As manufacturing increasingly returns to the U.S., as consumers and businesses expect a superior, customized, rapid delivery of products and services, as technological advances become commonplace, as the general public sees the value of essential businesses and the diversity of manufacturing and supply chain, it will be a great ride! Are you shaping your future or waiting for it to happen to you? Join me in a webinar to hear more.

One Tip to Implement This Week:

Simply start thinking about the future of manufacturing and supply chain in your industry, your region, and as they relate to technological advances and innovation. Bring your team together to get them thinking about the future, new ideas, and how to proactively position your company for success. A LOT can be accomplished simply by refocusing attention to thinking proactively, creatively and with a focus on the future. Will there be opportunities to pick up new business, design new products and open new markets as firms want to bring manufacturing capability back to the U.S. and closer to customers? What do your customers need that they haven’t thought about yet that would help them be more successful?

 

 Listen to a panel discussion with manufacturing executives related to the electronics industry on the Future in Manufacturing panel to stimulate ideas and flip through my eBook, Future-Proofing Manufacturing & Supply Chain Post COVID-19 to gain new insights to get the ball rolling. We have also launched a rapid Future-Proofing Manufacturing & Supply Chain assessment if you’d like assistance in thinking through your particular situation. Contact us if you are interested. Stay safe and healthy.



e-Commerce & the Rise of Online

June 9th, 2020

According to the statistics as well as client commentary, e-Commerce sales and online everything is on fire:

  1. According to data from Adobe Analytics, the second half of March saw a 25% increase in e-commerce sales.
  2. Even more impressive, Adobe said that April saw a 49% increase in U.S. e-commerce sales!
  3. Of ALL our clients, the only unanimous area of growth during COVID-19 was in e-commerce sales.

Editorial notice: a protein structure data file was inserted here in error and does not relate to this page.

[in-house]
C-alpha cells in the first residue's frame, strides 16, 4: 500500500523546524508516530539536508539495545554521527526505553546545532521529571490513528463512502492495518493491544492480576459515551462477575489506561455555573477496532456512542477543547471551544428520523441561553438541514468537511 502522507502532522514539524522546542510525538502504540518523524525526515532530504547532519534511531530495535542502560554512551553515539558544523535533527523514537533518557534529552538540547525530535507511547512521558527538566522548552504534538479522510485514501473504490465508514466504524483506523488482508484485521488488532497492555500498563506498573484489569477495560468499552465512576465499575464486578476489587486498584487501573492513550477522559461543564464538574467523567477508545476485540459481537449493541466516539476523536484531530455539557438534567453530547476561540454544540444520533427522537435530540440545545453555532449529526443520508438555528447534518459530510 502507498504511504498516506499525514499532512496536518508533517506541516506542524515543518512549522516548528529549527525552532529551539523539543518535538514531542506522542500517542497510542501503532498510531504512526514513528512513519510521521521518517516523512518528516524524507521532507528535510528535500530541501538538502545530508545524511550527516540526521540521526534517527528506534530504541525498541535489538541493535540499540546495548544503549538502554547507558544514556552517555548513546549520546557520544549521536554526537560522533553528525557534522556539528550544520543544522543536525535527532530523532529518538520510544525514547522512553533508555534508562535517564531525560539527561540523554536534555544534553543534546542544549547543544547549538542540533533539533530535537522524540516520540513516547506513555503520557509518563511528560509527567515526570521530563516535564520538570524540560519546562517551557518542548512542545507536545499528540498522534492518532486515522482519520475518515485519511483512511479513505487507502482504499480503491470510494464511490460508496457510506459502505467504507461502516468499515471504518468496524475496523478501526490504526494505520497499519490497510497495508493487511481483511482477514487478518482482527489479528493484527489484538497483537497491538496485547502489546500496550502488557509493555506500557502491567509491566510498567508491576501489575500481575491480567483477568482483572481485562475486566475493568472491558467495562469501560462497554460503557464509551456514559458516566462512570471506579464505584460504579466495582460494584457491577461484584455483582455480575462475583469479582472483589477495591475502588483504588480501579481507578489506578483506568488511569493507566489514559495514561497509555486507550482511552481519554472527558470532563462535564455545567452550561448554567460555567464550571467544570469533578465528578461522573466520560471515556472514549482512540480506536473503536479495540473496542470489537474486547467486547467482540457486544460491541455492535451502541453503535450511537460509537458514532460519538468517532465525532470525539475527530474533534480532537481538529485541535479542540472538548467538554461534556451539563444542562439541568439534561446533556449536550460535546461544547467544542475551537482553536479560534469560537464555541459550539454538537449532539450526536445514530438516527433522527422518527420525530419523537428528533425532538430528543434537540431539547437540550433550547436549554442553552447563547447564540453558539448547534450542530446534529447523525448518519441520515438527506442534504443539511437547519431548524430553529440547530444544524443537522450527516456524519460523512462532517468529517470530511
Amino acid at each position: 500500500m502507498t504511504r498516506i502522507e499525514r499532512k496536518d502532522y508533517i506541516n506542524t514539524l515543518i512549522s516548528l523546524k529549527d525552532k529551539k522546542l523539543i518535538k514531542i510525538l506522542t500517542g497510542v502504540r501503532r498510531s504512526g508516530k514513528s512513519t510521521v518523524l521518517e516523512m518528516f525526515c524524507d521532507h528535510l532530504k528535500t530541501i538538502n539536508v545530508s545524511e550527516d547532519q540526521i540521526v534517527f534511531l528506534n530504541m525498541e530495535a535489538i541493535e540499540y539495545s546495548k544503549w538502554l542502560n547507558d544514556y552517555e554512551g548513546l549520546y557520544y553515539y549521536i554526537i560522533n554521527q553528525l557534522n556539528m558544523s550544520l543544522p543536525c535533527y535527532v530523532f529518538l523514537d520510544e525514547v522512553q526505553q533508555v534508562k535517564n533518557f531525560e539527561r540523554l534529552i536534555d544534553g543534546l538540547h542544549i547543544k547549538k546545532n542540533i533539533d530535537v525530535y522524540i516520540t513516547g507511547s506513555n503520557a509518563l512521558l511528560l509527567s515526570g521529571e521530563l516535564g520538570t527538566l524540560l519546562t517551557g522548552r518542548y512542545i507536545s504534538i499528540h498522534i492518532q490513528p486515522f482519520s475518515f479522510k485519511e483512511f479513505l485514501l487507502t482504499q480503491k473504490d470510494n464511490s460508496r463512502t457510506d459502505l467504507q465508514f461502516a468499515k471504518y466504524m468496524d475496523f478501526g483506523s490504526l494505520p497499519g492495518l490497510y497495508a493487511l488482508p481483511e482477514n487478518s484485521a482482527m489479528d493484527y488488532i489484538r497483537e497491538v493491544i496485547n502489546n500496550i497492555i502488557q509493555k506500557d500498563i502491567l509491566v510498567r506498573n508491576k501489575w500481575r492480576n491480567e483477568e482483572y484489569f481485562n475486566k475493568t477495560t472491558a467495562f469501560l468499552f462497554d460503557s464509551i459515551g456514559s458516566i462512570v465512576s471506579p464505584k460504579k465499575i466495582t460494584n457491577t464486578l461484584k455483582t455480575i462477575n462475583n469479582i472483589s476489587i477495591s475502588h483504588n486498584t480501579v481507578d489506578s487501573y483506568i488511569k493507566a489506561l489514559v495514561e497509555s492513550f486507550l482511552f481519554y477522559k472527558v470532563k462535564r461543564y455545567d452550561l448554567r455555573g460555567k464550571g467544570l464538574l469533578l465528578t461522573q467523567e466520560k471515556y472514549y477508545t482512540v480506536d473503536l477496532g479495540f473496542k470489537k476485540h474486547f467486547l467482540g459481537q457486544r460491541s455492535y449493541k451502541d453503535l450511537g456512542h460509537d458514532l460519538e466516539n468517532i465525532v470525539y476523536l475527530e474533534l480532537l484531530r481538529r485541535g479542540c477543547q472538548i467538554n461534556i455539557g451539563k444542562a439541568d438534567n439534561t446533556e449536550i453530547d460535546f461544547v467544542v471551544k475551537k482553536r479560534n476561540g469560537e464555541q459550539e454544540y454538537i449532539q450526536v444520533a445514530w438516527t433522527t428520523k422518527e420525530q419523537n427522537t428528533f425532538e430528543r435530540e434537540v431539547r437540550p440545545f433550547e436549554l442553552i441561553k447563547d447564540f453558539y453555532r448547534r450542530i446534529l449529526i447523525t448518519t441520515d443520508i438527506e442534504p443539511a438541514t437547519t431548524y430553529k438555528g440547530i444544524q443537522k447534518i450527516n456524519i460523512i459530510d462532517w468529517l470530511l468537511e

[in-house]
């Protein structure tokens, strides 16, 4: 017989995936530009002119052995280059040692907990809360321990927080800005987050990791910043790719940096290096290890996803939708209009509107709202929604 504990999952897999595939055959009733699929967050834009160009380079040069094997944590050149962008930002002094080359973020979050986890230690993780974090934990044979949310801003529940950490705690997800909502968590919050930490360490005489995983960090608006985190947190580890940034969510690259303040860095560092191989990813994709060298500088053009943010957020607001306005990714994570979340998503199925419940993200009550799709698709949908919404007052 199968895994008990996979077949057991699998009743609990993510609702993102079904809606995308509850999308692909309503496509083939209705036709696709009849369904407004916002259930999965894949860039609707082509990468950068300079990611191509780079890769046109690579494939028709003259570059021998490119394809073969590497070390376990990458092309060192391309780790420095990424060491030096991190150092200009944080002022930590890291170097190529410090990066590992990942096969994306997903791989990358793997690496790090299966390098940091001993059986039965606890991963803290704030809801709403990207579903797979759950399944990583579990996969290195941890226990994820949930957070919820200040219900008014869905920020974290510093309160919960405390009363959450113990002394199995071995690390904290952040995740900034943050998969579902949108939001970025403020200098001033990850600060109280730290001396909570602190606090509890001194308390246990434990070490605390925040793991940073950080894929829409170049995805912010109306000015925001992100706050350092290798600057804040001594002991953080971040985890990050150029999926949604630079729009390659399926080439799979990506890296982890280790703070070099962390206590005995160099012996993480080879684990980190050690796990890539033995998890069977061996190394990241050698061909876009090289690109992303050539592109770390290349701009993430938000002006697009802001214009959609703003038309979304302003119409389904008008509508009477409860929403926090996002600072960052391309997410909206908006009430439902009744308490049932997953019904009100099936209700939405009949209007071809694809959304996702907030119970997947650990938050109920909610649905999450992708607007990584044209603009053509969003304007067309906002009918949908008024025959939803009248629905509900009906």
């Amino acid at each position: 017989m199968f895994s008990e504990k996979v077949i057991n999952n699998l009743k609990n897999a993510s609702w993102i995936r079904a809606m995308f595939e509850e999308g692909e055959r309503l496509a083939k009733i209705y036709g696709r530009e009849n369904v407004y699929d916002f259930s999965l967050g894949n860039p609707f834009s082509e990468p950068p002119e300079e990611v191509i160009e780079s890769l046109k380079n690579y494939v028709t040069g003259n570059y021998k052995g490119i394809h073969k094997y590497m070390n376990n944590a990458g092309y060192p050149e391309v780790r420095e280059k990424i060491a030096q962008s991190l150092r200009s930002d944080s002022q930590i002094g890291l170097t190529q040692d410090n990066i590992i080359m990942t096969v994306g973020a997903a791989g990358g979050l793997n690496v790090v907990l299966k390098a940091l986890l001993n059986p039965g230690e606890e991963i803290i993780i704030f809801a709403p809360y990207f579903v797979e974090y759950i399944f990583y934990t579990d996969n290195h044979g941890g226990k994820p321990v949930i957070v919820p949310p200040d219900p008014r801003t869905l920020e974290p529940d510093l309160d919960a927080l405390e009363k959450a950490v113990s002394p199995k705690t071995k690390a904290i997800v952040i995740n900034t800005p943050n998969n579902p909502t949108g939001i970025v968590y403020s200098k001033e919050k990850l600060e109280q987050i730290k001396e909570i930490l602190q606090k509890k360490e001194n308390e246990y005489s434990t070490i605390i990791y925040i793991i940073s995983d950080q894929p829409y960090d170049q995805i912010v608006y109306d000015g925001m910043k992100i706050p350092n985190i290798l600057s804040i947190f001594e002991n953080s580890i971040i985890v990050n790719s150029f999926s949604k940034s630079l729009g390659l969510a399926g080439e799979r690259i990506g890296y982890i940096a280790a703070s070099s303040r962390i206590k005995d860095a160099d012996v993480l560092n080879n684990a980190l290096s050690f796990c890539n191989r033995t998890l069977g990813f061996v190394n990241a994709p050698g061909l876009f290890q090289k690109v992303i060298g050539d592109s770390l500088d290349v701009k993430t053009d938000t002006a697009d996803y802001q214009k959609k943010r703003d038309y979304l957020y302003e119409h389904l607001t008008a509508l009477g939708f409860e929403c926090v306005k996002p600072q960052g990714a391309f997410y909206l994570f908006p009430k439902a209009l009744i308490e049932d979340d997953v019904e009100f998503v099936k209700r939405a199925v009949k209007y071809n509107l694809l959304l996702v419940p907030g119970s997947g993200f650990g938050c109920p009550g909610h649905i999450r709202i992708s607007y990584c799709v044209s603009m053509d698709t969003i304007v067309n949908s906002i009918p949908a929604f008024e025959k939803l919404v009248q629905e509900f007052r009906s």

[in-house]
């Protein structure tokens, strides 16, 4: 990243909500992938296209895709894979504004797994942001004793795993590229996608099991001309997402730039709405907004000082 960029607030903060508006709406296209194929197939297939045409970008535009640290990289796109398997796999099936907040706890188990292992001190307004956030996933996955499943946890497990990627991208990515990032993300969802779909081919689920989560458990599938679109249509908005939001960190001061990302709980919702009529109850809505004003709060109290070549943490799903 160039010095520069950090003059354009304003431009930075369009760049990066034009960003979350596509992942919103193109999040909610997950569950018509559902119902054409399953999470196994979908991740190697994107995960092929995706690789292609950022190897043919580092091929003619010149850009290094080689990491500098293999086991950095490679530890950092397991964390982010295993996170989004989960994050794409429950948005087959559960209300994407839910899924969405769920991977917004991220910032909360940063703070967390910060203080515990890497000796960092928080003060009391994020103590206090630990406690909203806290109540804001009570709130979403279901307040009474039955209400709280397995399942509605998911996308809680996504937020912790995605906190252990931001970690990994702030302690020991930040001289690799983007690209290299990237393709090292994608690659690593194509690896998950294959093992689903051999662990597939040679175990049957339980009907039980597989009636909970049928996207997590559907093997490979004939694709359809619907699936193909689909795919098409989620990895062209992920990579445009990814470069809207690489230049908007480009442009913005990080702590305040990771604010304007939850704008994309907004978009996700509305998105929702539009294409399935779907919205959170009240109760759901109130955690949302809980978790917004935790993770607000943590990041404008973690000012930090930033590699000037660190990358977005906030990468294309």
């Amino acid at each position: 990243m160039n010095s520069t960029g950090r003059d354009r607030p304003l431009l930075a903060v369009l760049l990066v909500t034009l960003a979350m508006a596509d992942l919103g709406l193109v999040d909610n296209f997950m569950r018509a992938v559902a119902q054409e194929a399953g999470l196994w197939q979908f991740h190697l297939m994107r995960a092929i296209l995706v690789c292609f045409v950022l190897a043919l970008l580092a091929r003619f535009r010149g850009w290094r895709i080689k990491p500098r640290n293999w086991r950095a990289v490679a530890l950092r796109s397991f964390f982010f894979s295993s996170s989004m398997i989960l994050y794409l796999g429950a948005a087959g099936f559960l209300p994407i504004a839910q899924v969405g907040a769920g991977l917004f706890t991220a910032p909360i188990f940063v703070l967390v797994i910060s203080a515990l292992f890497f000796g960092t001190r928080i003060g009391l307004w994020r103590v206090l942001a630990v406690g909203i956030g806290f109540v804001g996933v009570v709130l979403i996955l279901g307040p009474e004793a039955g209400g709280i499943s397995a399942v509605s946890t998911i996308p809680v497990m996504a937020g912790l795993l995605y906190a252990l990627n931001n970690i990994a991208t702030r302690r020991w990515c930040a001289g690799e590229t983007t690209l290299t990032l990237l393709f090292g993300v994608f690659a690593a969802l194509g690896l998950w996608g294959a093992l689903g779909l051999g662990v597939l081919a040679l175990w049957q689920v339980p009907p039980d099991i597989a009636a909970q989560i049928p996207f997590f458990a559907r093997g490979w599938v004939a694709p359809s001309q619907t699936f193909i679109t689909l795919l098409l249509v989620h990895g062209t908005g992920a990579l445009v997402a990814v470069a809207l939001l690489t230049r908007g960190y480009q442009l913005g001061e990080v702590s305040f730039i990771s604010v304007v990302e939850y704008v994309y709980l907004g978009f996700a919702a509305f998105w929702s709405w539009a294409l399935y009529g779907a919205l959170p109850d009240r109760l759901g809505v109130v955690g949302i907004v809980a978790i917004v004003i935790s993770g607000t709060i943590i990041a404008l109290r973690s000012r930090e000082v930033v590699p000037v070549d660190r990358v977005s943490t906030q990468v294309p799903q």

4. According to a Gartner CFO survey, 74% intend to shift some employees to remote work permanently.

 

Thus, the key question is whether you are proactively thinking about online opportunities. If not, get ready to see your competitors rush by.

What Should We Consider and/or What Impacts Could Arise?

Undoubtedly, you should be thinking about online from all angles:

  1. E-commerce (B2C): If you haven’t started offering e-commerce capabilities, you better evaluate rapidly and get on board. There are several options for how to pursue this opportunity. You can offer direct e-commerce with your website. You can go through a partner with key customers and folks such as Amazon. The bottom line is that your customer doesn’t care how you provide the capability but they expect to be able to order easily.
  2. B2B: If you serve other businesses, you cannot ignore these trends because you don’t sell to consumers. Your customers expect a B2B customer portal with the same type of e-commerce capabilities that Amazon provides. We have been helping a client with a systems roadmap, and it is quite clear that the “80/20” from the customer and sales viewpoint is Amaon-like capabilities (with an almost exclusive focus on B2B currently). Nothing else is sufficient.
  3. Supply chain partners: What are your customers, suppliers and other supply chain partners offering?
  4. Employees: Remember, your employees expect you to have Amazon-like capabilities and online capabilities as well. This perception spills over into all aspects of the business.
  5. Online is more than B2B/B2C: Have you thought about how COVID-19 has forever changed the way we do business? After all, if Gartner thinks 74% will change to remote work in some fashion, that is a HUGE change. How will that change your industry, your supply chain and your employees’ needs?

E-commerce was already on the rise, and COVID-19 gave it a strong boost. As with everything, there are advantages (such as the consumer gaining quick delivery of essential items) and disadvantages or challenges (managing freight costs, reconfiguring warehousing operations and space requirements, implementing technology rapidly, figuring out how to be environmentally-friendly delivering to tons of consumers and many more issues). Those who are most successful in proactively thinking through these considerations and creating strategies will thrive whereas the rest are likely to struggle significantly. Which avenue will you pursue? Read more about this topic as well as your strategy, priorities, key trends, and your restart recipe for success in my eBook,  Future-Proofing Manufacturing & Supply Chain Post COVID-19 . If you are interested in a rapid assessment, please contact us.